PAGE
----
- Menstrual hygiene is the education, hygiene, and even being able to change in a safe environment
- According to Unicef, two out of three Kenyan girls cannot access sanitary products.
In the beginning, it looked like a crazy idea: riding his bicycle alone from Kenya to the Netherlands across 14 countries.
Now, as he pedals for a good cause and the inevitable adventure, there seems to be no turning back.
Adrian Dongus, a 30-year-old Dutch national who has worked in Kenya for the past four years, is clear-headed about his mission: to raise at least €10,000 (Sh1.1 million) towards buying hygiene kits for refugees.
He plans to put in the hands of every beneficiary a kit consisting of underwear, soap and, most importantly, reusable sanitary pads.
“Menstrual Cycle” is the name of his epic trip that started in Nairobi on April 13 with inspiration from a book written by a Scotsman who broke the world record cycling from Cairo to Cape Town in 2015.
When Lifestyle talked to him this week ahead of World Menstrual Hygiene Day on May 28, Dongus had been riding across Sudan with his eyes set on completing the African leg of the trip.
“I’ve never had a problem talking to Western men about menstruation because they do not think it’s a big issue. But whenever I travelled across East Africa, I always encountered men that weren’t necessarily comfortable talking about the topic. However, they were aware of the challenges the women in their lives go through,” said Dongus, who was having a night’s rest before heading to Bahir Dar in Ethiopia.
According to Unicef, two out of three Kenyan girls cannot access sanitary products — something Dongus says he observed on his travel across the country.
A recently released research from Afri-Can Trust indicated that 65 per cent of women and girls in Kenya are unable to afford sanitary pads, with many forced to use cloth or other makeshift solutions.
It showed that menstruation increases absence from school, leading to Kenyan girls missing school and low-income women missing work — which further diminishes their income.
Dongus is aware that his single-handed effort will change only a few lives but he hopes to raise awareness. The business studies graduate has particularly been touched by the plight of displaced people he has met in camps across East Africa.
He noted on his visits that despite the best efforts from non-governmental organisations, whether in Kenya’s Kakuma Refugee Camp or South Sudan, sanitary pads remained a big challenge.
“What I wanted to do is use my bicycle ride to support South Sudanese refugees to receive a hygiene kit,” he says.
The trip covers roughly 8,000 kilometres over 14 countries — Kenya, Ethiopia, Sudan, Egypt, across the Mediterranean Sea into Greece, then onto Albania, Montenegro, Bosnia-Herzegovina, Croatia, Slovenia, Italy, Austria and Germany. The final leg is to his hometown — the central Dutch town of Utrecht.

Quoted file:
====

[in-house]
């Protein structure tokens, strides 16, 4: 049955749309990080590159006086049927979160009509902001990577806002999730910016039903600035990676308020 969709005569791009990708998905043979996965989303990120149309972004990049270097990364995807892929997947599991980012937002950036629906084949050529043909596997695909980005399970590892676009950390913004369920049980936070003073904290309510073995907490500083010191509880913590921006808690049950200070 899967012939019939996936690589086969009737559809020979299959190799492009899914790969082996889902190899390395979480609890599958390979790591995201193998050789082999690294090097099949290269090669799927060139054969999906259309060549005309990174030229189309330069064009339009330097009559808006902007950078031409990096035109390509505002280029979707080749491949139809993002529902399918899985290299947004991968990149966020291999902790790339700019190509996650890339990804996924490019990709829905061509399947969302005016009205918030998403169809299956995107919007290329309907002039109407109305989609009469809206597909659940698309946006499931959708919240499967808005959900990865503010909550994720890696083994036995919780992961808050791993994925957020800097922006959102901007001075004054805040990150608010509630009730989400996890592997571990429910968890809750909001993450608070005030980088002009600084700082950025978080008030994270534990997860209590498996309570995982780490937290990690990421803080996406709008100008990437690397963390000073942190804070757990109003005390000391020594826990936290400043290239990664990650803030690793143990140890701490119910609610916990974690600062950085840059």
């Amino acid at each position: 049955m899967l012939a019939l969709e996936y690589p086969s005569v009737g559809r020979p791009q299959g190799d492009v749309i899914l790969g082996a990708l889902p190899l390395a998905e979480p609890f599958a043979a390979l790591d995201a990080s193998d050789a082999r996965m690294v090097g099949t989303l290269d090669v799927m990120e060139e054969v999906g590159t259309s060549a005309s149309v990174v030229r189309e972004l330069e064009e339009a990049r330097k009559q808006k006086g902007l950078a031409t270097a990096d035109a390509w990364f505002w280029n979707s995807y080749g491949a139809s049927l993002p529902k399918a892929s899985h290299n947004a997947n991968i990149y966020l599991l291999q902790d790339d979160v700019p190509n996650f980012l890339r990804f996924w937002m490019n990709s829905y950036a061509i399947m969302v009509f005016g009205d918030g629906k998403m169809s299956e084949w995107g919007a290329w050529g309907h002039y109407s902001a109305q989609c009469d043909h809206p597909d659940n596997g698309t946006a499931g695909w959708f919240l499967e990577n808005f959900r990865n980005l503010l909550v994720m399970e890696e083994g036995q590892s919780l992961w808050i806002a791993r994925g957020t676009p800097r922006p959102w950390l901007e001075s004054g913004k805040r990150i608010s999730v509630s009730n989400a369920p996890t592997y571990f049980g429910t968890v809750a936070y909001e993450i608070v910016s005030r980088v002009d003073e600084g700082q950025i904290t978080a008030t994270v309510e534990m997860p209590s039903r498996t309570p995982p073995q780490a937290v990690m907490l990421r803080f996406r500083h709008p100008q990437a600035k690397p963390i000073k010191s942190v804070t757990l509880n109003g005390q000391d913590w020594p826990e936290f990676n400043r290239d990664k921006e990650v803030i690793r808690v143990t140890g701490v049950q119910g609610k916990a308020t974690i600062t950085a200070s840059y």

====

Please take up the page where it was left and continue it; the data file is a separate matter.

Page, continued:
“Two-thirds of the trip is in East and North Africa over only four countries and I think it goes to show the immense size of this continent, which is absolutely stunning. I’m planning and trying to keep at cycling an average of 100 kilometres a day, whether it is flat terrain or going up and down steep terrain,” he says.
Dongus expects the trip to take 80 days of cycling “with a couple of days rest in certain places where I have to stop and arrange to get a visa”.
The cycling enthusiast describes himself as a citizen of the world. He was raised by a German father and Dutch mother, who worked in various countries across Africa and South America.
“Actually, when my mum was expecting me, she was working in Angola during the civil war. So, I was already in Southern Africa before I was born,” he says, laughing at the idea.
After graduating from university, he had a start-up in the food industry and worked for Rabobank before venturing into consulting.
In 2011, he chanced upon AfriPads, a social enterprise that some of his friends were involved in, and he realised he knew the Dutch investor.
He was intrigued and began to track the project’s progress. Dongus was struck by just how much menstruation separates boys and girls from an early age.
“Two years later, they were looking for someone to open the Kenya office and at that time I had closed my own business in the Netherlands. I decided that I’d love to contribute my skills to this. After some conversations with the team in Uganda, they decided to take me on to start on my journey to grow AfriPads in Kenya,” he says.
The organisation was started by an American-Canadian couple that travelled to Uganda to do voluntary work.
About two months into their stay, when the wife ran out of sanitary pads, getting new stock turned out to be a tedious process.